VA used new accountability legislation to fire DC medical center director, for the second time

The Veterans Affairs Department fires its D.C. medical center director, Brian Hawkins. This is the second time the department has attempted to fire Hawkins for ...

The Veterans Affairs Department has fired the former director of the Washington, D.C. Medical Center, Brian Hawkins.

This is the second time the department has fired Hawkins, after the Merit Systems Protection granted him a stay on his initial removal from the department. VA reinstated Hawkins to an administrative position within the department’s headquarters.

Yet VA Secretary David Shulkin announced earlier this summer that he would use legislative authority under the newly passed VA Accountability and Whistleblower Protection Act to open a new investigation into Hawkins’ actions.

“We at VA will use the authorities available to ensure our veterans get the highest quality service and care possible,”  Shulkin said in a Sept. 20 statement. “This is the right decision for veterans in D.C., and employees at the medical center, and underscores our commitment to hold employees accountable if they fail to do their jobs or live up to VA’s values.”

A report from the department’s Office of Inspector General sparked the secretary’s latest action, which claimed Hawkins mishandled agency information and violated VA policy by sending details to both his and his wife’s personal email accounts.

The department first fired Hawkins July 28 for his failure to provide “effective leadership” at the D.C. medical center, amid another inspector general report that described the hospital’s chronic supply shortages and unsanitary conditions.

Hawkins’ removal is perhaps the first high-profile case where the VA has used the newly passed accountability legislation to its advantage.

The VA Accountability and Whistleblower Protection Act, which Congress passed and the president signed with much fanfare in June.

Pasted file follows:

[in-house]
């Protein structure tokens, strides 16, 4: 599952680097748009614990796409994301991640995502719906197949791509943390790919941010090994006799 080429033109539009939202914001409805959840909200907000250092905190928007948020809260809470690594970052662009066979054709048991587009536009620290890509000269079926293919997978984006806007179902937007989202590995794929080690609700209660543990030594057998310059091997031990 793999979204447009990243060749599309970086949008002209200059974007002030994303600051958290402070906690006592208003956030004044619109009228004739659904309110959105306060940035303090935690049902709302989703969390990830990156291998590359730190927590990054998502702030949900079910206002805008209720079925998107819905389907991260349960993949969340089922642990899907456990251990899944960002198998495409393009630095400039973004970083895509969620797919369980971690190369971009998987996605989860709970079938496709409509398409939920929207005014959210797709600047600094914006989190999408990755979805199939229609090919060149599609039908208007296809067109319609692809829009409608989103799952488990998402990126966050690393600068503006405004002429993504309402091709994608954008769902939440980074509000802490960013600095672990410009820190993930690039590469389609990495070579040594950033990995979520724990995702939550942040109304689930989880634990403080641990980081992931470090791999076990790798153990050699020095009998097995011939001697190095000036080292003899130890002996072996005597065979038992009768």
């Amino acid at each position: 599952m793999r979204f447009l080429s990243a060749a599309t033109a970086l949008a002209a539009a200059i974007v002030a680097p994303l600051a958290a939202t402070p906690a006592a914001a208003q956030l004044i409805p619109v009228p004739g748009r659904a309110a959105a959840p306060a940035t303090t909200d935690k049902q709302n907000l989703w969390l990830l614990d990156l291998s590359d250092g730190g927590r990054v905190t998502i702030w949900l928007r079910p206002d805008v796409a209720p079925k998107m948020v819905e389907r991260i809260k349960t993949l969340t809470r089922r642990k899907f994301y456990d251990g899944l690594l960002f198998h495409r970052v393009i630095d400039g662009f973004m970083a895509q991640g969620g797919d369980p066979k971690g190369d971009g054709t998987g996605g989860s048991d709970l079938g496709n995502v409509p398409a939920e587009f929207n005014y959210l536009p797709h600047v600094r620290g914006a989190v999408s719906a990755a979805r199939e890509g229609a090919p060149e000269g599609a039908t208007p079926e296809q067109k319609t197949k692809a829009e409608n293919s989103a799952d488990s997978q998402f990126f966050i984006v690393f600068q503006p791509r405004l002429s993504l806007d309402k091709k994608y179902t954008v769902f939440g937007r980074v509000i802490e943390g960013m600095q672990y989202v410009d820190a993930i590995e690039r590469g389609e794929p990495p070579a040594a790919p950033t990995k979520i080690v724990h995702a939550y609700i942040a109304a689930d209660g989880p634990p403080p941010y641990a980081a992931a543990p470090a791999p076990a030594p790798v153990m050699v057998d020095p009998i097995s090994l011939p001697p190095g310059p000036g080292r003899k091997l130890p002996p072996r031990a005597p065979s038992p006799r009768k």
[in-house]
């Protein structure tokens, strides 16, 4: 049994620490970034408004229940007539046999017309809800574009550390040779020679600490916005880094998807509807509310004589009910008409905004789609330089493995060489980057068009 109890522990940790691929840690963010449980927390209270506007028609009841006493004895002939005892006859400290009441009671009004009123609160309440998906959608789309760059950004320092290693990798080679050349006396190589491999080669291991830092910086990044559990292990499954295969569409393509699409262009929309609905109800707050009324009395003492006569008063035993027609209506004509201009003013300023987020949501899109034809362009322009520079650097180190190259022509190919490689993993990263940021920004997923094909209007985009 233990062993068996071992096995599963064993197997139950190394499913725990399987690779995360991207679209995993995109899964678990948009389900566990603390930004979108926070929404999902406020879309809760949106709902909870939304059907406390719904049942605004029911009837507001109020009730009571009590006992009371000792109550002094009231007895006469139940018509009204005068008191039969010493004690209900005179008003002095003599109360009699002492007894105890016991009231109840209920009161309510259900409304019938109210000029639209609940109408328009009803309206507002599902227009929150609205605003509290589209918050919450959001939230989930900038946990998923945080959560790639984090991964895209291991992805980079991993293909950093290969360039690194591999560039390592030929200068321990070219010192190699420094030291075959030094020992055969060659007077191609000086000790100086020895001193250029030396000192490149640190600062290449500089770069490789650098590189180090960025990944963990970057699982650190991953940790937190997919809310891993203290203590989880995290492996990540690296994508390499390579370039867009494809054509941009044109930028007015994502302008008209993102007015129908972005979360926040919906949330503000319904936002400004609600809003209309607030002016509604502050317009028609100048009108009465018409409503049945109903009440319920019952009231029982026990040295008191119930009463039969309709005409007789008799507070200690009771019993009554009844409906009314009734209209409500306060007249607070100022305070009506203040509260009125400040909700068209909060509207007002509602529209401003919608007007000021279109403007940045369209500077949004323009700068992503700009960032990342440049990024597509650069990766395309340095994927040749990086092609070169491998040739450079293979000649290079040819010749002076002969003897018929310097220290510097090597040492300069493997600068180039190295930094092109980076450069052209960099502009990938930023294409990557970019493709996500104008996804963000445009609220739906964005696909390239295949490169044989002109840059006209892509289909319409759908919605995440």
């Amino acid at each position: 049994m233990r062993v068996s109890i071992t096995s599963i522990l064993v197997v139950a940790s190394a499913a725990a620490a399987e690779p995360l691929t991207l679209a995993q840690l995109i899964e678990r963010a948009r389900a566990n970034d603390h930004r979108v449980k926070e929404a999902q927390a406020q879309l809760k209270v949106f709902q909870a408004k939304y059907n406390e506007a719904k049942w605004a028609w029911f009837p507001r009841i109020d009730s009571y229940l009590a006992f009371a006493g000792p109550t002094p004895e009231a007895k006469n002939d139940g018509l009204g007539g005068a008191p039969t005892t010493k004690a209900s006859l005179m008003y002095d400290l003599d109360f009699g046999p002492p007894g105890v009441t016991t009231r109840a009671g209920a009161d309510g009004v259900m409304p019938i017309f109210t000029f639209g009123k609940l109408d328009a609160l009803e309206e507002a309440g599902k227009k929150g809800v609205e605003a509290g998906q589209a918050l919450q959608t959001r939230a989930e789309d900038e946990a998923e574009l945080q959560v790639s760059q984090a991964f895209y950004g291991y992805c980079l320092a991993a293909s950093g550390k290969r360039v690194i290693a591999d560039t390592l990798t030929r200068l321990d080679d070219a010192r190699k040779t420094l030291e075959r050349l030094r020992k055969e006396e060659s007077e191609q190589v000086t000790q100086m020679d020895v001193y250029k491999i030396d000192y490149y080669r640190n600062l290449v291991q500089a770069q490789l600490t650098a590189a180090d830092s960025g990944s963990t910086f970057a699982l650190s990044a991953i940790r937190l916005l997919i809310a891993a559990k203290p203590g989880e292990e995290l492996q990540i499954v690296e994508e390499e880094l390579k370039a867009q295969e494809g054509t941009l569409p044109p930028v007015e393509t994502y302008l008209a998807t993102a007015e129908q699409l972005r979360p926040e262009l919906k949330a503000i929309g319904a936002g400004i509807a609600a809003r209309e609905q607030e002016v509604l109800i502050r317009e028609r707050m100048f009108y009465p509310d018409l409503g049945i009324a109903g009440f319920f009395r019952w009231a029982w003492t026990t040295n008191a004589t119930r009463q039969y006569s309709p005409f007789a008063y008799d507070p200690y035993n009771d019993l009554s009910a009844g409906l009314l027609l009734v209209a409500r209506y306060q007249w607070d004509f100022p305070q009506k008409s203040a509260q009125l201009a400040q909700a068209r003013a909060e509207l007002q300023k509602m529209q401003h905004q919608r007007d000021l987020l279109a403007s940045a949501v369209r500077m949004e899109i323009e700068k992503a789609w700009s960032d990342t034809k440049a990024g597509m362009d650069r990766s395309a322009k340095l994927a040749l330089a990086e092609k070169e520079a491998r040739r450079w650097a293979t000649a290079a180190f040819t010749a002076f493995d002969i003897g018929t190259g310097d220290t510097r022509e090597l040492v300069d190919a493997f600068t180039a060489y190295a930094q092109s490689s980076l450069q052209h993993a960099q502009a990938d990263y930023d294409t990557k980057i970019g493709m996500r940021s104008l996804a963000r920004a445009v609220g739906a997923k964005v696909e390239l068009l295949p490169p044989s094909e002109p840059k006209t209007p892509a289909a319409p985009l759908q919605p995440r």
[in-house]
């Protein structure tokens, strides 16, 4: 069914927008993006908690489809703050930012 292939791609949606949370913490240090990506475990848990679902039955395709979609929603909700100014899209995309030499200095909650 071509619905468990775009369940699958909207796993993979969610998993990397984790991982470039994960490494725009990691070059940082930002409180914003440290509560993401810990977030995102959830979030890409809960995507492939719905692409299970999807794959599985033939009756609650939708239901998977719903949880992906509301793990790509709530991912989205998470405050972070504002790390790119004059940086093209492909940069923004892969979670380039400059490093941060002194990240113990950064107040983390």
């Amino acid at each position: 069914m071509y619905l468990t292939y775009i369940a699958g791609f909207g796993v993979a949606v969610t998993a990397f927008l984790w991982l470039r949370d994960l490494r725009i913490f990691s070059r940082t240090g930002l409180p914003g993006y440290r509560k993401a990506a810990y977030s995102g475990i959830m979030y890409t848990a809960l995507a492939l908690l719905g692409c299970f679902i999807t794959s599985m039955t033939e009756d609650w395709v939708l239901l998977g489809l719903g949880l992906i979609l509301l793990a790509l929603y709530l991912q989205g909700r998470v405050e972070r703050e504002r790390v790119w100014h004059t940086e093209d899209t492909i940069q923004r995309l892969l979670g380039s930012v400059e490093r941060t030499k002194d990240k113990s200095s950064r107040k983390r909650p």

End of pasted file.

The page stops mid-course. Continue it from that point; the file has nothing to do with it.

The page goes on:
The law eliminated the MSPB as an avenue for senior executives to appeal disciplinary actions. Instead, SES can appeal directly to a board of their colleagues, which the secretary appoints, or to the courts.

VA has long been frustrated by MSPB, which overturned punishments for three senior executives under previous accountability legislation.

The VA Accountability Act has gotten praise from Shulkin himself and other members of the department’s leadership team.

Peter Shelby, VA’s assistant secretary for human resources and administration, said Secretary Shulkin often hears positive feedback about the accountability changes when travels to VA facilities across the country to speak at town halls.

“He says the only thing he gets a standing ovation for is about accountability,” Shelby said Sept. 20 when asked about employees’ reception to the new law. “People want that. You have 95 percent of your workforce, they come in, they work their butts off everyday, they’re proud to be there. They’re there to serve veterans. When you don’t deal with that small percentage who isn’t there for that or they’re not carrying their work, it has a dramatic effect on morale across the organization.”

Federal employee groups and unions, however, have criticized the new accountability law and say the changes only address superficial and not entrenched cultural challenges at VA.

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